Cyber Connections: Spirtual Tools of the 21st Century

By Geri L. Dreiling


The Marianists are using the Internet to create new ways to communicate, establish community and forward their message.

         For Blessed William Joseph Chaminade, Founder of the Marianists, and Venerable Adιle de Trenquellιon, founder of the Marianist Sisters, geographical distance was not a divider.  After the French Revolution, both Father Chaminade and Mother Adιle relied on letters as a way to encourage and unite the Marianist Family members with the common purpose of regenerating faith across France. Even when they weren't with them physically, they were with them spiritually.

            Today, the Internet is rapidly becoming a favorite communication tool in the quest to connect spiritually.  Web sites and blogs – part library, part coffee shop – offer a space in which people can wander in to gather information, submit prayer intentions and enroll in prayer alliances.  Virtual learning courses assist in faith formation and education.  Marianist cyber communications have turned strangers in far-flung countries into virtual neighbors.

            The Internet's impact across the world continues to grow.  According to figures compiled by Internet World Statistics, worldwide Internet usage during the last seven years grew by 225 percent.  During that same period, Internet usage in Africa leaped by 645 percent; in Latin America and the Caribbean, by 500 percent.

            "I think the Internet is the new missionary territory for the 21st century. It offers a new way of being church," says Sister Angela Ann Zukowski, MHSH, director of the Institute for Pastoral Initiatives at the University of Dayton.  "I have no doubt that the Holy Spirit is doing something dramatic in our world today.  I feel that more strongly now than I ever felt in my life."

Cyber Convenience

            When it comes to enhancing and strengthening faith, the Internet is a medium with many uses including distance learning.  For nearly a decade, the Institute for Pastoral Initiatives (IPI) at the University of Dayton has offered online courses through its distance learning initiative, the Virtual Learning Community for Faith Formation (VLCFF).  The courses began as adult formation classes offered in partnership with a rural diocese where it was difficult for individuals to attend classes.  Since the program was started 10 years ago, the number of dioceses partnering with IPI has reached 36.  In addition, there are five non-diocesan partners, including the North American Center for Marianist Studies in Dayton which offers virtual learning courses with IPI.

            The virtual learning courses are popular because they fit into students' hectic schedules.  Students can log on to the course using their computer's Internet connection any time of the day or night to complete their homework as well as send any comments and reactions to the course material.

            An analysis of the demographic data indicates that a large percentage of the students are married people with children, says Richard Drabik, multi-media coordinator at the Institute for Pastoral Initiatives.  The most popular times for students to log on are from 11:30 p.m. to 1 a.m. and 4 a.m. to 6 a.m.  "Our assumption is that people are waiting until the kids are in bed to log on or before they get up in the morning.  That's when the house is quiet so they can focus and concentrate," says Drabik.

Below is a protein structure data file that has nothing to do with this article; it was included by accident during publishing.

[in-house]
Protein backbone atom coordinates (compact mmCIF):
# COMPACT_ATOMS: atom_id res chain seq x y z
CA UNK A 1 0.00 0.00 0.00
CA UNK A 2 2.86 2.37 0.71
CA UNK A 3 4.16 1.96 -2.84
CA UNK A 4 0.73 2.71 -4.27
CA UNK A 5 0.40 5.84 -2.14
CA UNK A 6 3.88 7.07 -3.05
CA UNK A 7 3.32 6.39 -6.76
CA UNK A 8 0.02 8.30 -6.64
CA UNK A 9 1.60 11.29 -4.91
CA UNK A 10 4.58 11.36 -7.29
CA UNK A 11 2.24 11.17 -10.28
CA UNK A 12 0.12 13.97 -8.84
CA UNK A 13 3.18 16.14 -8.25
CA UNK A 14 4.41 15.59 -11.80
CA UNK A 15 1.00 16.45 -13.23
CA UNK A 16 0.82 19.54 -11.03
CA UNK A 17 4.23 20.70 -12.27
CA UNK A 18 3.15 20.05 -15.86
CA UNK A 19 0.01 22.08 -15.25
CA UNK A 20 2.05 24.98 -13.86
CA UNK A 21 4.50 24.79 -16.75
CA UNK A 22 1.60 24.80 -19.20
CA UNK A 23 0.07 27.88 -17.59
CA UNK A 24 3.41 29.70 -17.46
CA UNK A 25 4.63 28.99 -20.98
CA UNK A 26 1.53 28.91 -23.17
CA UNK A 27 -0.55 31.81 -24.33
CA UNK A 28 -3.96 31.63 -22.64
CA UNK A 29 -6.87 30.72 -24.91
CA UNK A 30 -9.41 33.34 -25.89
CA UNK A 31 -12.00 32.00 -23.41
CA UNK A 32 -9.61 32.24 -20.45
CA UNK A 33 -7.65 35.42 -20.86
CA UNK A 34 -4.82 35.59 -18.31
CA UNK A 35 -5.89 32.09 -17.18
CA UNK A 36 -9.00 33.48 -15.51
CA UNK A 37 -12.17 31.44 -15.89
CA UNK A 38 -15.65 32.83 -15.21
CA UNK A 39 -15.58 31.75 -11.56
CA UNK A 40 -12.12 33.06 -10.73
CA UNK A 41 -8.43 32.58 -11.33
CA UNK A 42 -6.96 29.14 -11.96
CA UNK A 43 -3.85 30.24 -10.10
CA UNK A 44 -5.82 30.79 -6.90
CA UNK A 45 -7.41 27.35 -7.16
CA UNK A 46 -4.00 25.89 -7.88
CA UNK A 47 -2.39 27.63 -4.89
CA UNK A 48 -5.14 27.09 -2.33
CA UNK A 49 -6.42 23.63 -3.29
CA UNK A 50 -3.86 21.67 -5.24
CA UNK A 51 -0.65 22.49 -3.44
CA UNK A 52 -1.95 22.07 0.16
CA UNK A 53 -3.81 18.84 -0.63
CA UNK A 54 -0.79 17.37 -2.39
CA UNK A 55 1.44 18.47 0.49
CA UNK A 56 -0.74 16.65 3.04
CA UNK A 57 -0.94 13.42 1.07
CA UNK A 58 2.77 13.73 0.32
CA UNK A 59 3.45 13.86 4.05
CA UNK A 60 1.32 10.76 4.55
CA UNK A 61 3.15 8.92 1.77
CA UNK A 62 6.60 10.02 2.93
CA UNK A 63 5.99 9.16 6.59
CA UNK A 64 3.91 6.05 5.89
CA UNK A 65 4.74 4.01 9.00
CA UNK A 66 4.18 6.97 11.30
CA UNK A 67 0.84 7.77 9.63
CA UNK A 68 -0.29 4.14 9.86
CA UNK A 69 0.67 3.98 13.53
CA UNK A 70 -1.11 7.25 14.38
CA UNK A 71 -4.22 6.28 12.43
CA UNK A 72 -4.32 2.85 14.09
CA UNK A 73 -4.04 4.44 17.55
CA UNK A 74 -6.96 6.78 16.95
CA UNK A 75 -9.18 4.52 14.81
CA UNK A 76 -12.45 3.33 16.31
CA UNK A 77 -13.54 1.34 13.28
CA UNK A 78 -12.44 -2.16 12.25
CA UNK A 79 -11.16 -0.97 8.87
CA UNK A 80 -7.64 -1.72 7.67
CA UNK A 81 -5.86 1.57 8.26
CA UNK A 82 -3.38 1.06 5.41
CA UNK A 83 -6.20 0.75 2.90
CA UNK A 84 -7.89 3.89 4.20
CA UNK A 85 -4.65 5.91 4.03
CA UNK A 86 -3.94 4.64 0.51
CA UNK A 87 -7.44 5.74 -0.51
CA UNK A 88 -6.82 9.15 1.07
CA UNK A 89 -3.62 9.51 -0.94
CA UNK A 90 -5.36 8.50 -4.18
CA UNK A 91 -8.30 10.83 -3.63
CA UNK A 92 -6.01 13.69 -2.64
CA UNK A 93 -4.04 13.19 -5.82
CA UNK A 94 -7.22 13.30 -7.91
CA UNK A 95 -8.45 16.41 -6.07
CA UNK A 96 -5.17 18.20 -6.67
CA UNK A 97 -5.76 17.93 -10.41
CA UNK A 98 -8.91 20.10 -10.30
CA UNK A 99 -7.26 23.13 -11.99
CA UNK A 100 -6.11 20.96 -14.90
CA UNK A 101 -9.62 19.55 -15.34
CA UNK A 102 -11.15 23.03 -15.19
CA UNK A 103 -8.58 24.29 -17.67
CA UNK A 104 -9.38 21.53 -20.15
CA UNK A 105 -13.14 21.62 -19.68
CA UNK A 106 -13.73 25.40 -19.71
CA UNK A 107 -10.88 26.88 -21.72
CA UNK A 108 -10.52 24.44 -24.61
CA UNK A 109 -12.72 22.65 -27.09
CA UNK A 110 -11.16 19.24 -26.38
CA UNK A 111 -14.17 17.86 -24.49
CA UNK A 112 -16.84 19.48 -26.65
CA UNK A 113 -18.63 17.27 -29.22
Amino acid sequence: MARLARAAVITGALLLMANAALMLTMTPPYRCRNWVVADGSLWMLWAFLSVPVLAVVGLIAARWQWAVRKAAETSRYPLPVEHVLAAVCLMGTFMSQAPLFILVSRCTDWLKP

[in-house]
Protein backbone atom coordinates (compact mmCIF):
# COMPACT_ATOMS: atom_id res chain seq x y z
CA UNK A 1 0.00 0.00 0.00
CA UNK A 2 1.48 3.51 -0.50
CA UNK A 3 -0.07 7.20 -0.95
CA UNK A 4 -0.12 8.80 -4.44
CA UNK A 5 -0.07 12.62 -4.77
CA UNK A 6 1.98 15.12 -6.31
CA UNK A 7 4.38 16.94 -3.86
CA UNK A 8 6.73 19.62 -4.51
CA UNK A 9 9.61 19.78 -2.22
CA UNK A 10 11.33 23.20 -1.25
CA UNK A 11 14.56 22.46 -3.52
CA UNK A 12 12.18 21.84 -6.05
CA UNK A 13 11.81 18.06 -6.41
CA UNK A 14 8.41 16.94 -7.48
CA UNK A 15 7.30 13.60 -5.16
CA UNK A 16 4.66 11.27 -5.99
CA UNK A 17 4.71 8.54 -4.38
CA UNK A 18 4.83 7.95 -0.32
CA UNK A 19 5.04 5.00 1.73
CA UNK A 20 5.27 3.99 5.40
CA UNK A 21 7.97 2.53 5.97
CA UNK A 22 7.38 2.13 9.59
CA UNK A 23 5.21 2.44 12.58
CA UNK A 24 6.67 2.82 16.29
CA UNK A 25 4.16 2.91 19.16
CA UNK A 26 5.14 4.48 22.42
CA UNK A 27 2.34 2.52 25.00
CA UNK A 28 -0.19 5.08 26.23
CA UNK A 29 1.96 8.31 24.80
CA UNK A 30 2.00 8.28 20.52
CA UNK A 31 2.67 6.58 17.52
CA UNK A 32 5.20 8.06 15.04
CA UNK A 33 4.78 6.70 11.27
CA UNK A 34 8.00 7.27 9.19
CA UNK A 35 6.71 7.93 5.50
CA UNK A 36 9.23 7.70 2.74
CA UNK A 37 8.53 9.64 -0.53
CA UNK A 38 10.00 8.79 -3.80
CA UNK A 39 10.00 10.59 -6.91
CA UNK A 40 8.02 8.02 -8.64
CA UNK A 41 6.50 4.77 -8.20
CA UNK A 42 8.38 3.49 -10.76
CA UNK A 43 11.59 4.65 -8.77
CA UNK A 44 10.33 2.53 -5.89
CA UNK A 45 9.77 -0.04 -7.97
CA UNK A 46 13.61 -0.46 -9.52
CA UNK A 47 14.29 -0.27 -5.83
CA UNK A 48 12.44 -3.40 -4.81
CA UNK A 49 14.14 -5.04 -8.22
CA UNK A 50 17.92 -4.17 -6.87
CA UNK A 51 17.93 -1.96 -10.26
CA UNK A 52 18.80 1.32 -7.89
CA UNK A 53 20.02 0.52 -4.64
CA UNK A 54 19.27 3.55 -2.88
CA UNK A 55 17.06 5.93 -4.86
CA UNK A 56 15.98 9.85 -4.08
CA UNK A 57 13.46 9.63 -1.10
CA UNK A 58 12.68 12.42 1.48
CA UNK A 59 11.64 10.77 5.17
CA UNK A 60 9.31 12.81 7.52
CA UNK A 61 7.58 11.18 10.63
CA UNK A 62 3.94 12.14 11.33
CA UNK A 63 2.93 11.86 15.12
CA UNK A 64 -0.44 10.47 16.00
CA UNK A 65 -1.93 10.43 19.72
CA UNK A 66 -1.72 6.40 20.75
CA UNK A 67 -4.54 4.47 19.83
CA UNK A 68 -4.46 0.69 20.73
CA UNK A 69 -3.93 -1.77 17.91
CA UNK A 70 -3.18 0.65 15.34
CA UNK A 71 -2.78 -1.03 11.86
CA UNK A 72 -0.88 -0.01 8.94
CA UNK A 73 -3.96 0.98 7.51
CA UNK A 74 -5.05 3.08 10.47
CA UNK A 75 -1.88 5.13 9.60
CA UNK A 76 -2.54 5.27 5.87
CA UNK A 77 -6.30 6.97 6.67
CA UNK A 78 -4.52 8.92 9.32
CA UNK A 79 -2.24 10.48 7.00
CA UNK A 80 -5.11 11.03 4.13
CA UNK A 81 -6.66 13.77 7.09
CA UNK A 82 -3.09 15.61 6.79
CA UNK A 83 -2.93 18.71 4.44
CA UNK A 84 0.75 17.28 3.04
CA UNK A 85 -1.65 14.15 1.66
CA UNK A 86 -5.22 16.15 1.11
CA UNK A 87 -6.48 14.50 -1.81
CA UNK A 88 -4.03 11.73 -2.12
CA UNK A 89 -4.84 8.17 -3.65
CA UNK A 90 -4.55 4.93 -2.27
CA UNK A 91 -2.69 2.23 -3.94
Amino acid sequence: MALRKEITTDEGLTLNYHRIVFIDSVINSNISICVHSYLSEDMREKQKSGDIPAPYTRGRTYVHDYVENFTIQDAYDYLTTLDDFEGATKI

Drabik adds that even though "people's lives are stretched to the limit, students still want to do some things for the church and to grow in their faith."

Cyber Ministries

            One of the concerns raised by people involved in virtual learning is whether it is possible to form community over the Internet.  The answer is "yes," according to Drabik.  "The virtual learning courses have proven time and again to be a place where a strong community can form."

            That doesn't surprise Joanne McCracken, who was a virtual learning student in a NACMS course offered through IPI.  "It was such a dynamic group of people and a great course.  We didn't want it to stop."  So they didn't.  Instead, they formed a cyber community that became an official Marianist community in February 2006 with members living in Australia, Canada, Costa Rica, Ireland, Kenya and the United States.

            In this cyber community, using an ancient form of prayer known as Lectio Divina, members read Scripture slowly.  When a word or phrase contained in a passage jumps out, the member writes three to five sentences about why the phrase touched him or her and a short prayer. The e-mail is sent to all the members who read the reflections at their convenience.  "This makes the Scriptures come alive as we reflect on them and share their meaning in the context of our daily lives," says McCracken.

            This type of study creates "a very strong bond," says McCracken, who is also the coordinator for new cyber communities, noting that her virtual community, called Our Lady of the Round Table, has helped establish two new cyber communities.

            The Marianist Mission, which operates a prayer and religious card ministry and oversees donations and bequests to Marianist ministries around the world, also has recognized the power of the Internet to build intimate one-on-one relationships.  Eight years ago, the Mission launched a Web site that has become a powerful medium for ministry.  "With thousands of people each year writing to u by mail or e-mail and thousands more talking with us by phone, we have an extraordinary opportunity to unite people in prayer and spiritual optimism," says Executive Director Lisa Gooding.